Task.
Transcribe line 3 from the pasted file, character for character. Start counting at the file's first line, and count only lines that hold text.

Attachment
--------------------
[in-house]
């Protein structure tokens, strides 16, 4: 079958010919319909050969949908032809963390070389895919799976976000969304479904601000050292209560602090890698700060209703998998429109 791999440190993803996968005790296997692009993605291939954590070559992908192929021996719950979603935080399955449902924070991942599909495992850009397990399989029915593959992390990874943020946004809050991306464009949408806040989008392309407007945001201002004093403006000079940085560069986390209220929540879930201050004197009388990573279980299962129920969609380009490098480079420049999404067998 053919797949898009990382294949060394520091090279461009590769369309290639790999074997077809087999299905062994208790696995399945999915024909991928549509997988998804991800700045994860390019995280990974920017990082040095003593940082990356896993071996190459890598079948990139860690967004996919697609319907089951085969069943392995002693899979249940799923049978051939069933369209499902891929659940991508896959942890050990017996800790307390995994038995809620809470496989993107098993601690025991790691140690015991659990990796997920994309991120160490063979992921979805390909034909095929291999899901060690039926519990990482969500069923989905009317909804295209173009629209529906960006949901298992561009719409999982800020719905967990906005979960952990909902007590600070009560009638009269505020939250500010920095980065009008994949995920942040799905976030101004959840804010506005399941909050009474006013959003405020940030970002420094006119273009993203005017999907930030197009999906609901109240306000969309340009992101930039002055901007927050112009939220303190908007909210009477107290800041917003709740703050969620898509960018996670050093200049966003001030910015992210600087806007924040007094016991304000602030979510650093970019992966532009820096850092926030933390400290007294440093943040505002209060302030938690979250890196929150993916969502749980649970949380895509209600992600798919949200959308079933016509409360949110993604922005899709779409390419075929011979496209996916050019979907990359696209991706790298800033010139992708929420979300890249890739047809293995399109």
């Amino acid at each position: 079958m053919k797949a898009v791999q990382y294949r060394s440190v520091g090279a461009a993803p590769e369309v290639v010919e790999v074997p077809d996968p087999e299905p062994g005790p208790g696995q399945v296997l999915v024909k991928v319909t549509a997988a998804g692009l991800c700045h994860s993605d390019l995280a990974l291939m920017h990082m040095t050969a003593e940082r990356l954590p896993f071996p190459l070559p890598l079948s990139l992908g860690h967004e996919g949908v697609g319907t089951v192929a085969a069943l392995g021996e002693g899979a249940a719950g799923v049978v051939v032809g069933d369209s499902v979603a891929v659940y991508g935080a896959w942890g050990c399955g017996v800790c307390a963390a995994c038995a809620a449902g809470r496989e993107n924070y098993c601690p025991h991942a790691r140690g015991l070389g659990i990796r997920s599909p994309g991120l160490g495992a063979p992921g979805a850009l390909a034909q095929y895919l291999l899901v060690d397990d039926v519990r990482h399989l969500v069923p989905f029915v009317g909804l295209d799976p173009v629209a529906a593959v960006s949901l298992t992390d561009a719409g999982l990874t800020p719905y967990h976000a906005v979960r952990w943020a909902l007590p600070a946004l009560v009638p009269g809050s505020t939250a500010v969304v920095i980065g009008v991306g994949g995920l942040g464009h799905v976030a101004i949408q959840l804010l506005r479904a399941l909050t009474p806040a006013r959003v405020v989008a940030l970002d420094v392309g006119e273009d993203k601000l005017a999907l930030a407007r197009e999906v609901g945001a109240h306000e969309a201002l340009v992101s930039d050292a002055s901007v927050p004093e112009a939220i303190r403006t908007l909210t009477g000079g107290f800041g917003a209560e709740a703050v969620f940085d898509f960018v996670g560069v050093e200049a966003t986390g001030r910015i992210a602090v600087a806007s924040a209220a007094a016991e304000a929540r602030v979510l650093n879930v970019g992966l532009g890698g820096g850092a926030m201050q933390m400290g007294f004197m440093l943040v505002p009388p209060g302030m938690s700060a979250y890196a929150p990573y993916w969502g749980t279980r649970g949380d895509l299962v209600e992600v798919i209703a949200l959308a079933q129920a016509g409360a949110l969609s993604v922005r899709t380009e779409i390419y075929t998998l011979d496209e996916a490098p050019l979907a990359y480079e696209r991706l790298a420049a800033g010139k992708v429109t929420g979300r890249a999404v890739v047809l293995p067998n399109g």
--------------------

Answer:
């Amino acid at each position: 079958m053919k797949a898009v791999q990382y294949r060394s440190v520091g090279a461009a993803p590769e369309v290639v010919e790999v074997p077809d996968p087999e299905p062994g005790p208790g696995q399945v296997l999915v024909k991928v319909t549509a997988a998804g692009l991800c700045h994860s993605d390019l995280a990974l291939m920017h990082m040095t050969a003593e940082r990356l954590p896993f071996p190459l070559p890598l079948s990139l992908g860690h967004e996919g949908v697609g319907t089951v192929a085969a069943l392995g021996e002693g899979a249940a719950g799923v049978v051939v032809g069933d369209s499902v979603a891929v659940y991508g935080a896959w942890g050990c399955g017996v800790c307390a963390a995994c038995a809620a449902g809470r496989e993107n924070y098993c601690p025991h991942a790691r140690g015991l070389g659990i990796r997920s599909p994309g991120l160490g495992a063979p992921g979805a850009l390909a034909q095929y895919l291999l899901v060690d397990d039926v519990r990482h399989l969500v069923p989905f029915v009317g909804l295209d799976p173009v629209a529906a593959v960006s949901l298992t992390d561009a719409g999982l990874t800020p719905y967990h976000a906005v979960r952990w943020a909902l007590p600070a946004l009560v009638p009269g809050s505020t939250a500010v969304v920095i980065g009008v991306g994949g995920l942040g464009h799905v976030a101004i949408q959840l804010l506005r479904a399941l909050t009474p806040a006013r959003v405020v989008a940030l970002d420094v392309g006119e273009d993203k601000l005017a999907l930030a407007r197009e999906v609901g945001a109240h306000e969309a201002l340009v992101s930039d050292a002055s901007v927050p004093e112009a939220i303190r403006t908007l909210t009477g000079g107290f800041g917003a209560e709740a703050v969620f940085d898509f960018v996670g560069v050093e200049a966003t986390g001030r910015i992210a602090v600087a806007s924040a209220a007094a016991e304000a929540r602030v979510l650093n879930v970019g992966l532009g890698g820096g850092a926030m201050q933390m400290g007294f004197m440093l943040v505002p009388p209060g302030m938690s700060a979250y890196a929150p990573y993916w969502g749980t279980r649970g949380d895509l299962v209600e992600v798919i209703a949200l959308a079933q129920a016509g409360a949110l969609s993604v922005r899709t380009e779409i390419y075929t998998l011979d496209e996916a490098p050019l979907a990359y480079e696209r991706l790298a420049a800033g010139k992708v429109t929420g979300r890249a999404v890739v047809l293995p067998n399109g």